Arise Festival Stands Tall Among Giants

There is an ancient Eastern ritual cycle known as Jo-Ha-Kyu which has been applied to tea ceremonies, martial arts rituals, and even theater performances. The cycle was created to create intention and awareness to the different stages of life. From August 5-7 outside Loveland, Colorado, a family-run, independent music festival, called Arise, enacted the spirit of that intentional cycle through its three-day event. The festivities opened with a beautiful opening ceremony that included a series of “Jo”-like songs, chants, and prayers aimed at infusing festival-goers with an air of respect and care not often found at music festivals.


The ritual “Ha” concept emphasizing the activity of becoming, often referred to “the swirl of days,” spun its way through the Arise weekend with a constant parade of live and electronic music acts including Jurassic 5, Colorado’s own, Elephant Revival, the Hard Working Americans, and Papadasio. The Area 51 stage hosted a bevy of bass-thumping EDM acts throughout the weekend. Still, mixed into the swirl were a number of self-reflective activities including yoga, philosophical discussion groups, and environmentalist workshops, including one led by the world-renowned activist, Julia Butterfly.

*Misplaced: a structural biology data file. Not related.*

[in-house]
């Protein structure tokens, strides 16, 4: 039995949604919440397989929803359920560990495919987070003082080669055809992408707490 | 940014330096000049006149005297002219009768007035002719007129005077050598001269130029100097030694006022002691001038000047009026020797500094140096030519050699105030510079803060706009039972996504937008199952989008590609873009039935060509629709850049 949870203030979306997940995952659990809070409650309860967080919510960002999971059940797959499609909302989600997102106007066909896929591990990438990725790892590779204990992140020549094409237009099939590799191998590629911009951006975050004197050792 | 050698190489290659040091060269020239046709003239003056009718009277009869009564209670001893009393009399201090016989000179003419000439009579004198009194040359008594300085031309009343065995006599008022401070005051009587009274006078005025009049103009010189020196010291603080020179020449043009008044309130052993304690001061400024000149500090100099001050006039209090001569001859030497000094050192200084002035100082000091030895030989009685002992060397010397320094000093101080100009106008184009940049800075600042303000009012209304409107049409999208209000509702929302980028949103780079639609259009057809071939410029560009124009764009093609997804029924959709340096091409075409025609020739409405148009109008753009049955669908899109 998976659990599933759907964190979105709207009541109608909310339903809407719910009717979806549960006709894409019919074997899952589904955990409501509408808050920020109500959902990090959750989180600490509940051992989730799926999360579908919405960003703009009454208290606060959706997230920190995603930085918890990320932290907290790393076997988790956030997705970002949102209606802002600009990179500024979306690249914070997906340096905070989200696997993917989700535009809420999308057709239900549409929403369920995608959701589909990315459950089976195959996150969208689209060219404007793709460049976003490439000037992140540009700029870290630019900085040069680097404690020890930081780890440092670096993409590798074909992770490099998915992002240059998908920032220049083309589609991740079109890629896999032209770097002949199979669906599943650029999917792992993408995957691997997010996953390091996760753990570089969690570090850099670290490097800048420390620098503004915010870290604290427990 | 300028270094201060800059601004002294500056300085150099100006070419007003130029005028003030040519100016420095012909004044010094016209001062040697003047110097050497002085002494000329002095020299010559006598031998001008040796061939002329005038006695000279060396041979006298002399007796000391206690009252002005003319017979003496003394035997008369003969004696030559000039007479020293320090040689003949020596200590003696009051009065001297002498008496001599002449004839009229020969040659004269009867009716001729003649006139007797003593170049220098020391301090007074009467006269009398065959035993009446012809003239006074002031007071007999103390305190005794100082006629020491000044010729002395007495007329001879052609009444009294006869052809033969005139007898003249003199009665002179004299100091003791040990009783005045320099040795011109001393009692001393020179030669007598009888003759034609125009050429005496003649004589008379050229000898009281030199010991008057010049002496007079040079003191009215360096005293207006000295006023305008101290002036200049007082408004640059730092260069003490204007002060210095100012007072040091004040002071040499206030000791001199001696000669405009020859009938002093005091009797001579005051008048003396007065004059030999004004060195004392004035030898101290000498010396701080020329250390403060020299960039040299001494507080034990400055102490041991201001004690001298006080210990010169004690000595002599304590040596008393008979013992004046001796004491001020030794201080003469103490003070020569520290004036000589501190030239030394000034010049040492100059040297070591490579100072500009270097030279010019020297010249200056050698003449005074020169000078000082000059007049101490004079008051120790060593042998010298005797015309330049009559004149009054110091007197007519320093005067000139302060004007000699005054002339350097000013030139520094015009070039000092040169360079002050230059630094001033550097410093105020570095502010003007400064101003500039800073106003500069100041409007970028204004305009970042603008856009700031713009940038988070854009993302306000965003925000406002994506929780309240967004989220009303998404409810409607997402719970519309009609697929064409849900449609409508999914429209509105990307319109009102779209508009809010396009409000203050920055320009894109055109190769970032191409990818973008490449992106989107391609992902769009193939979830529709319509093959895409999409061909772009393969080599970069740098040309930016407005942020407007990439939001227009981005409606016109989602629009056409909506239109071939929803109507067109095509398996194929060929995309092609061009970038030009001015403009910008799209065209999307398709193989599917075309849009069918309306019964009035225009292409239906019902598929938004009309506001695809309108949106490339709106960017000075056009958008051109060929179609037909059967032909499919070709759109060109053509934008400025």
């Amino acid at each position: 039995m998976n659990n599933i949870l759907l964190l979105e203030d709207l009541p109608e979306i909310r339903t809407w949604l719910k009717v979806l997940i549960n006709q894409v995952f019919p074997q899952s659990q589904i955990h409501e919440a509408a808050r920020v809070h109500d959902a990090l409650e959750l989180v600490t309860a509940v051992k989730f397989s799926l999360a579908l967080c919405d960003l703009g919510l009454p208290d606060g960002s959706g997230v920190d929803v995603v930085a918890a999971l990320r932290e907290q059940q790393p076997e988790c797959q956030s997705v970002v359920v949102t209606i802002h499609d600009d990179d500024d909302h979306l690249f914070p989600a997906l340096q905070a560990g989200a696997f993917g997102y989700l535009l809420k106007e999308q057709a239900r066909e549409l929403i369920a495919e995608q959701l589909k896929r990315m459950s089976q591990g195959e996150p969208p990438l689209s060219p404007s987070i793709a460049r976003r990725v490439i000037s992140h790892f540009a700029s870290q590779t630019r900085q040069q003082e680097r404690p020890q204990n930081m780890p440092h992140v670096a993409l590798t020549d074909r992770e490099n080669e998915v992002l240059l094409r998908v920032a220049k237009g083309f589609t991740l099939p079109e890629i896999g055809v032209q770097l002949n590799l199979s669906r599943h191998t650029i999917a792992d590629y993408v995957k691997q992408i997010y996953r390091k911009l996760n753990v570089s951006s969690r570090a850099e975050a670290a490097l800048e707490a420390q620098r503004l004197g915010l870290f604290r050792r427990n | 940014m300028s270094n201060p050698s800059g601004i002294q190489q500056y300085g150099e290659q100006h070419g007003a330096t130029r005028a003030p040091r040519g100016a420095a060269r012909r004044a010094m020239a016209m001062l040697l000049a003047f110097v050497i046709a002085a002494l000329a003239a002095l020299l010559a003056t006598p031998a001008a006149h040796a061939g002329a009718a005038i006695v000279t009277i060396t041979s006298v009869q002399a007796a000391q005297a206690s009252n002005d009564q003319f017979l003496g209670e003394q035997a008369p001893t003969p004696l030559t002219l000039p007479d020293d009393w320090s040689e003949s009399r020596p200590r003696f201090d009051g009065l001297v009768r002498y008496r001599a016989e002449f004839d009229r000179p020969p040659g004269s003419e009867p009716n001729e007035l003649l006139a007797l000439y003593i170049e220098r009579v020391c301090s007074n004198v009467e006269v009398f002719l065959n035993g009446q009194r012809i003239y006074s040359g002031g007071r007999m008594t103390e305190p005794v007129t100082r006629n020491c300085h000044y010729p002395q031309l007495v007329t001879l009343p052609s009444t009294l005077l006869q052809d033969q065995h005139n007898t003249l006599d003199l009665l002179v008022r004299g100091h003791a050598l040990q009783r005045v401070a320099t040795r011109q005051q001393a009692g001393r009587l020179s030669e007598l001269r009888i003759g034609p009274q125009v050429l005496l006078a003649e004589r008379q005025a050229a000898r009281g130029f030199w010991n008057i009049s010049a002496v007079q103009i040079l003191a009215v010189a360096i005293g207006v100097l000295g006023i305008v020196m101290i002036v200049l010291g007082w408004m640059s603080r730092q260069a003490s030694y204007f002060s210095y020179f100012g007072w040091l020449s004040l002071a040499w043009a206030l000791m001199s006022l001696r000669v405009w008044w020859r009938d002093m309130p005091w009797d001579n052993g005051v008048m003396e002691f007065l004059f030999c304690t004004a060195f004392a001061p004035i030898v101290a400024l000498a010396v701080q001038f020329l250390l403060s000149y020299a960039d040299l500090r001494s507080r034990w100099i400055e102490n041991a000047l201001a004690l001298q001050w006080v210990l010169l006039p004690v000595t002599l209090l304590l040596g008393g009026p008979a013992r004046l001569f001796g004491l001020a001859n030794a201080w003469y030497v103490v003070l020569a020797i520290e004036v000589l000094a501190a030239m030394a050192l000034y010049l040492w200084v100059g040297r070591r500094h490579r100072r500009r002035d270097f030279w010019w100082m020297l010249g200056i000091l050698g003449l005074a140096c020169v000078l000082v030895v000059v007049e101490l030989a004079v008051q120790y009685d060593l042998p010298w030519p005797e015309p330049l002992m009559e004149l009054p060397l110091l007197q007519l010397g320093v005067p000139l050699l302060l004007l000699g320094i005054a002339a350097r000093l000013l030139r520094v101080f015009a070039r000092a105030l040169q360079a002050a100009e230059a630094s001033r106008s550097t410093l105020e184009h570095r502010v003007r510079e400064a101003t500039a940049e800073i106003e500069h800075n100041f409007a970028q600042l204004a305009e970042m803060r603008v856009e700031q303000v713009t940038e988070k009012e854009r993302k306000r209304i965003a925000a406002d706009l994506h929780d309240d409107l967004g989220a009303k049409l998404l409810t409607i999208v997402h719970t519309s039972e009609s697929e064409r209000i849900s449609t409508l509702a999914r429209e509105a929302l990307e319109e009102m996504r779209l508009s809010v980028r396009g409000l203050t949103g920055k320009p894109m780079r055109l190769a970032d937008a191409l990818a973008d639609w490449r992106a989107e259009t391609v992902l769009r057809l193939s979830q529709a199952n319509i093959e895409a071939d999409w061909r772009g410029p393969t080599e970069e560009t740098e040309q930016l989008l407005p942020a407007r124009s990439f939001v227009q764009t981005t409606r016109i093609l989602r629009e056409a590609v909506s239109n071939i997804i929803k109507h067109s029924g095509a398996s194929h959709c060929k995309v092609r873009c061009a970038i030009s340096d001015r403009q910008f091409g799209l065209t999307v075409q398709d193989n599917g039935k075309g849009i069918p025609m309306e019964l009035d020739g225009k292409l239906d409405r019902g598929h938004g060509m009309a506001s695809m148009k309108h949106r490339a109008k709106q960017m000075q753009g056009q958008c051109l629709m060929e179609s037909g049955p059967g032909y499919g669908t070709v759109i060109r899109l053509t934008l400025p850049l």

DSC_7217 Certainly there are other festivals attempting to infuse self-reflective elements of artistic expression with art structures, live painting, play spaces, and spiritual growth workshops into the music scene. However, it is a testament to Arise organizers that they continue to grow as a family-run event in a saturated festival market that is increasingly being dominated by large-corporately-funded events. Arise grew this year even as a new festival, backed by a music industry giant, sprung up in a nearby location the same weekend.DSC_6915

The Arise weekend closed with rousing performances by the likes of Ziggy Marley, the New Mastersounds, and the Old World beats of Dirtwire, an EDM project founded by members of Beats Antique. A final ceremony closed the festival early Monday morning. “Kyu” rituals are designed to acknowledge the collections of communal experiences with the hope that participants have created a singular experience that is more than just another multi-day party. As the sun peaked over the rust-colored hills, and festival-goers slowly gathered in a circle to join hands, the sight was enough make one’s heart grow three sizes too large.

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